An oral history of “Turkey Time,” Charleston’s favorite Thanksgiving song.
If you’ve ever driven through Charleston in November with your radio turned to 102.7 FM, there’s a good chance some unusual lyrics came blasting through your speakers:
Thanksgiving is upon us / It’s time to eat at momma’s
Let’s eat the bird / It’s what we heard
It’s turkey, turkey time / You Butterball, you blow my mind
It’s turkey, turkey, turkey
For nearly two decades, the oddball rap song “Turkey Time” has been a holiday classic in West Virginia’s capital city. And it all began when a brand-new morning show—The Coach Kidd and Libby Jo Show—hit the airwaves of Electric 102.7 FM in 1997.
I. The Song
Jeff “Coach” Kidd got his first work as a morning DJ at WWCK 105, a pop music station in Flint, Michigan. A friend told him about an open position at a station in Charleston, so he put together a demo tape and a resume and sent it in.
KIDD: July 7, 1997 was my first day. I was afternoons, 3 to 7 for about four months. Then the guy who was doing mornings went on vacation. My whole career was basically mornings, so I came in and did a morning show. They liked it and then, about two weeks after that, I got a call from my (general manager) to come to his office. That’s when they offered me the job.
Around the same time, Libby Jo Salyers was also summed to the general manager’s office. She worked in the station’s advertising department but had also been doing voiceover work for commercials.
KIDD: She thought she was going to get canned.
SALYERS: They said, “Hey, let’s put you two together and see what happens.”
KIDD: Truthfully, we didn’t get along at first. She didn’t like me. I didn’t like her. I remember saying things behind her back and vice versa.
SALYERS: It was oil and water. Gasoline and fire. It was fighting and screaming and trying to strangle one another on a daily basis for about a year. If he made me mad enough, it was my goal to make him cry. And I could usually do it.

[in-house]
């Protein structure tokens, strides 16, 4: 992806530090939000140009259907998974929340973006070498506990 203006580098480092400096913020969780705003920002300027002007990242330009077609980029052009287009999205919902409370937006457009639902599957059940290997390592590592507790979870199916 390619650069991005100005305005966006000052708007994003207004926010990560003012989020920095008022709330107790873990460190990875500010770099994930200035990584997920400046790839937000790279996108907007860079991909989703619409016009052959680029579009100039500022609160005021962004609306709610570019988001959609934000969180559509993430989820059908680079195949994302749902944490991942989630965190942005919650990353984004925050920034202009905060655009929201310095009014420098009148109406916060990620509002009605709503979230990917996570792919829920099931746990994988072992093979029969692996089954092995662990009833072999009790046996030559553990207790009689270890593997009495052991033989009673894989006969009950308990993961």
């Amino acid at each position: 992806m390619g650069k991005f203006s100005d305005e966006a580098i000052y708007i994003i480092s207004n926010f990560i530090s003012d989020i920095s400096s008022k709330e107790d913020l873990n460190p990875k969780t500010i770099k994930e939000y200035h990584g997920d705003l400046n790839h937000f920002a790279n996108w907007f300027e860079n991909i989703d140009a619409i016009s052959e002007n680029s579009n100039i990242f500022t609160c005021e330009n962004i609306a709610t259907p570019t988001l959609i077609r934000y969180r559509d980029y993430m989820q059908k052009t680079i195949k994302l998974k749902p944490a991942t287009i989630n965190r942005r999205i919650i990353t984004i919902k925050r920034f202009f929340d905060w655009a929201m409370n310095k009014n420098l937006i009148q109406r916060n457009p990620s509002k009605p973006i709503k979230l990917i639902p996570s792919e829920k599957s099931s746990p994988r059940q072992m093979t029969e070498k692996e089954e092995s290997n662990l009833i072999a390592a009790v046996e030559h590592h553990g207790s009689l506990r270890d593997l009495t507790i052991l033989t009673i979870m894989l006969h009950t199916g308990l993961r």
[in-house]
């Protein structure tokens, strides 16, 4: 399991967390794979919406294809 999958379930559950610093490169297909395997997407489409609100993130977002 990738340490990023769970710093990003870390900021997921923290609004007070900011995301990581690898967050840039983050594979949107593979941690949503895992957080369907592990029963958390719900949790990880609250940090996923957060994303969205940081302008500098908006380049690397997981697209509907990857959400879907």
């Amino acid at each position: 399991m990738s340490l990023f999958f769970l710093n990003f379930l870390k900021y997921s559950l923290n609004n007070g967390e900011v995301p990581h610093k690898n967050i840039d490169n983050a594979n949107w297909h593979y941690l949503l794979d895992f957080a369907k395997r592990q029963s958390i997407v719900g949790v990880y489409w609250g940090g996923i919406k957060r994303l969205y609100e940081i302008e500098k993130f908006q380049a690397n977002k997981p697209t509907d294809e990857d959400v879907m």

KIDD: It was all ego. “This is how it needs to be done because I have experience.” Over time, (we decided), there’s no reason for this garbage. After a while we were just like, “I kind of dig you.” Then we started hanging out outside the radio station. I think as we developed more personally, we started to develop the show. I think our listeners connected with us because we cared about each other. That was the missing link. We just wanted to make it fun.
One way Coach kept things fun was playing radio skits and song parodies he made in the station’s production studio.
WADE HILL (Electric 102.7’s program director): “There was some kind of Britney Spears parody that he wrote. He did a bunch of CSI parodies back then—CSI: Forest, with all these woodland creatures. It was hilarious. You’d come in and look in your mailbox and have a couple of commercials you’d have to cut, and Coach needs you to do this line (of dialogue).
SALYERS: Lou Bega had a song called “Mambo No. 5” and Coach turned that into “Combo No. 5,” for a lunch special.
KIDD: Some of them went real well. Some of them were just awful.
SALYERS: We’d get off the air at 10, be done with production meetings at about 11, and I would give up by noon. But he would be there until 6, 7, 8 o’clock at night still doing stuff.
The Coach Kidd and Libby Jo Showhad been on the air for about a year when Kidd decided to make a special parody song for Thanksgiving 1999.
KIDD: it started off with Scott Shannon (Kidd’s morning show co-host in Michigan). He had the first couple lines. ”You put it in a pan, bake it ’til it’s tan, turn on the heat to bake the meat Thanksgiving is our plan.” I remember hearing that and saying, “That’s hilarious.” And he said, “It’s to the tune of ‘It’s Tricky’ from RUN-DMC.”
He always wanted to do it but he never put it together. It just hit me, maybe I could produce something like that. So I decided I’d give it a shot. I went to my GM, Mike Robinson, and said, “I want to do this parody song but I need the karaoke version.” He said, “What do you need?’ I said, “I need the cassette of ‘It’s Tricky’ from Run-DMC.”
I tried to make it exactly how “It’s Tricky,” how they rhymed everything. Believe it or not, it was a one-day thing. I went up to the production room, wrote it, produced it, and sang it. The next day I was like, “Let’s play it on the air and see what happens.”
song was slow to catch on, initially. But by the next year, the station was being inundated with requests for “Turkey Time.” One day, Kidd got a call from Hollywood, then the host of Electric 102.7’s Interactive 9@9. The show allows listeners to vote for their favorite songs, which are ranked on a countdown chart.
KIDD: He said, “Dude you’re number one.” It’s like I was on a Casey Kasem or Ryan Seacrest countdown show. I thought, we’ve got something here.